How Music Festivals Became Popular

Music festivals are events organised by large companies or groups of companies typically lasting a few days and featuring several musicians, singers and bands. Music festivals can be traced back to ancient Greece where people would gather and conduct competitions on sports, arts and music. However the modern music festival was born out of Woodstock. Even though Woodstock was not exactly the first of its kind, the 1969 Woodstock festival set up the ethos and setting of the music festival we all love today. Since then, the do it yourself, communal harmony of the music festival was replaced by mainstream business minded approaches. However, this did not mean that the people did not like the change: in fact they welcomed it with open arms. Music festivals started garnering a lot of money from all over the world, with famous artists performing at different places according to the money they get offered. The Coachella Music and Arts Festival became the first ever music festival to successfully earn more than one hundred million dollars in profit two times in a row in 2017.

The 1970s and 80s brought about a great change in how music festivals were viewed due to the emergence of the hippie culture. It developed as a subculture to the standard American way at the time, but it quickly became a global movement. People from all over the world started practicing the sub culture, and this was most prevalent at music festivals. Music itself had changed by that time, with rock music, rock and roll, metal and hip hop gaining more and more popularity. However, the people weren’t just going to music festivals for the music: they definitely were looking for something more.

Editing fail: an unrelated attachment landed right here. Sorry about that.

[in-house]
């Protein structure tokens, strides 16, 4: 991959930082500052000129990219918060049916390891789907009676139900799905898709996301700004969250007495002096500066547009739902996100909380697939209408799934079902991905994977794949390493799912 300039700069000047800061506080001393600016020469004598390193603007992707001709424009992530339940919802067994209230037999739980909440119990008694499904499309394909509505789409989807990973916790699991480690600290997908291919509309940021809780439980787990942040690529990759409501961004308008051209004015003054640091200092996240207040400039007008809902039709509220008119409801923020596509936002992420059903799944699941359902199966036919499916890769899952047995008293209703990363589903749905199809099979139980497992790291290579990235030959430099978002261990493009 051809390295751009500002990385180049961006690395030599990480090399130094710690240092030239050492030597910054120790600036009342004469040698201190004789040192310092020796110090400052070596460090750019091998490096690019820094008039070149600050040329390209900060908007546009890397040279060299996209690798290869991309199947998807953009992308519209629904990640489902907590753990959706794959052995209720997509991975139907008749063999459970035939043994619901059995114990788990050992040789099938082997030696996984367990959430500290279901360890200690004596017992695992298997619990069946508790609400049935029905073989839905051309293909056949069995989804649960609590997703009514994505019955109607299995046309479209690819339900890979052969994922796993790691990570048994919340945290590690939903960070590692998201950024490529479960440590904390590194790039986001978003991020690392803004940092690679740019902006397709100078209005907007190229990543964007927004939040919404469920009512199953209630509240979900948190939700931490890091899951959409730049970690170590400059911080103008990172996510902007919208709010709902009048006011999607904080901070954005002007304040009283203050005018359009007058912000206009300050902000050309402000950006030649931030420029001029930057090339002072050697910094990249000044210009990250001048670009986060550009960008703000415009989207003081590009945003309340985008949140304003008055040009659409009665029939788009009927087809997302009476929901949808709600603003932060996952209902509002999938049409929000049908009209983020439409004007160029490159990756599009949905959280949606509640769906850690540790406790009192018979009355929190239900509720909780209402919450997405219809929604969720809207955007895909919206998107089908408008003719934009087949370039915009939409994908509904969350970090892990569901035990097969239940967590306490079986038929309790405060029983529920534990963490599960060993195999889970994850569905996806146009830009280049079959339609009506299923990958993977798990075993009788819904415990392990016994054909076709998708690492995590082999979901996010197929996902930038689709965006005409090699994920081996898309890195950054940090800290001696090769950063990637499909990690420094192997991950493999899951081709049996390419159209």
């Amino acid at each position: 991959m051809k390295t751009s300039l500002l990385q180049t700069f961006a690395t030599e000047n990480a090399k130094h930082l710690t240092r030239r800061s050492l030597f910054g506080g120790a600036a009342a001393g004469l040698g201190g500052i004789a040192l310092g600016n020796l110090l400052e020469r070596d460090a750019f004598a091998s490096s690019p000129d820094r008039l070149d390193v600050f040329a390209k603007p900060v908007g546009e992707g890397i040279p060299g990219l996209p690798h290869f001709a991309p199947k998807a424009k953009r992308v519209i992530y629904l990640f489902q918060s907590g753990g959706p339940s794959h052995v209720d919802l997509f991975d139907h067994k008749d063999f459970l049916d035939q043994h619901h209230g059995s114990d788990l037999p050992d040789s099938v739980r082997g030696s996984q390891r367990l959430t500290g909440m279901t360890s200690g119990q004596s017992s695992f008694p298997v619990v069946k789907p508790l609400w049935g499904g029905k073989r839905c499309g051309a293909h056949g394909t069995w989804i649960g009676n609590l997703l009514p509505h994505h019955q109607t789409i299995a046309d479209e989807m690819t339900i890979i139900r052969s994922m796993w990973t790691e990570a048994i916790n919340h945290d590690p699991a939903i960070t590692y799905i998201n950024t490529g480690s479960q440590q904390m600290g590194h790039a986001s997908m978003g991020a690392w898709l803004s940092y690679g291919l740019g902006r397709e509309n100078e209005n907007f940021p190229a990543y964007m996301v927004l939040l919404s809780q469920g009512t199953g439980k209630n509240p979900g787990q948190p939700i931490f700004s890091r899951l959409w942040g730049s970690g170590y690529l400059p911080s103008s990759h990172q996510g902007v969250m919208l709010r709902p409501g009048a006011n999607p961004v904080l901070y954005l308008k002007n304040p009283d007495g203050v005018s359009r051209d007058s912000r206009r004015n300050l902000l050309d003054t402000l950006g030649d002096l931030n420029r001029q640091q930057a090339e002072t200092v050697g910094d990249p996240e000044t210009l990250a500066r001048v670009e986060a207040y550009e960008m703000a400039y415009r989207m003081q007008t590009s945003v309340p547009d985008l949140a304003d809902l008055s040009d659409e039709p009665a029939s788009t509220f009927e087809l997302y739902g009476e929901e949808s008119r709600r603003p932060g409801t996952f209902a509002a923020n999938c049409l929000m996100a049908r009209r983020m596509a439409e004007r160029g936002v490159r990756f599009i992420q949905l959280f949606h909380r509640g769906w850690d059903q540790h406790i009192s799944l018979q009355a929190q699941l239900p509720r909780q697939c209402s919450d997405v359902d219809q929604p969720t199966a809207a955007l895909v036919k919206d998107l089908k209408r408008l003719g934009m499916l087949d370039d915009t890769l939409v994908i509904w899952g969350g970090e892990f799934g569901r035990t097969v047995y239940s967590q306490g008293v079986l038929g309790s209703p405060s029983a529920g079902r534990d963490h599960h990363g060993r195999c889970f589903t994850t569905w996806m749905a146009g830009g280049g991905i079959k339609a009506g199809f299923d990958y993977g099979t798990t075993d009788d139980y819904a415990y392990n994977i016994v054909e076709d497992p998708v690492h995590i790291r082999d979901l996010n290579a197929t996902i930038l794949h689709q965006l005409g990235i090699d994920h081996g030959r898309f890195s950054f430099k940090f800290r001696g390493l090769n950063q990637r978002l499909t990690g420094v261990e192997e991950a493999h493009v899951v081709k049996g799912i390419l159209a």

In 2019, a survey conducted at Deloitte stated that 57% of the millennials (who made up 45 percent of the crowd at music festivals) did not go to music festivals for the music: in fact they said they did not even care who was performing. To them, a music festival was all about the overall experience and not just the music. There is so much more to a festival than just the music. This brings us to another reason why music festivals are so popular: the uniqueness.


Each music festival, be it the Lallapalooza, Coachella, Woodstock, Glastonbury, etc. they have their own set of unique experiences. If the management wants people to come back to the music festival, they need to give the audience an experience that they have never felt anywhere ever before. Only then will the people be appreciative enough of the festival to come back each year and revel in the uniqueness. The people are not short of money these days: they are short on experiences and whoever can give them the most unique ones, gets the real prize: a loyal following.

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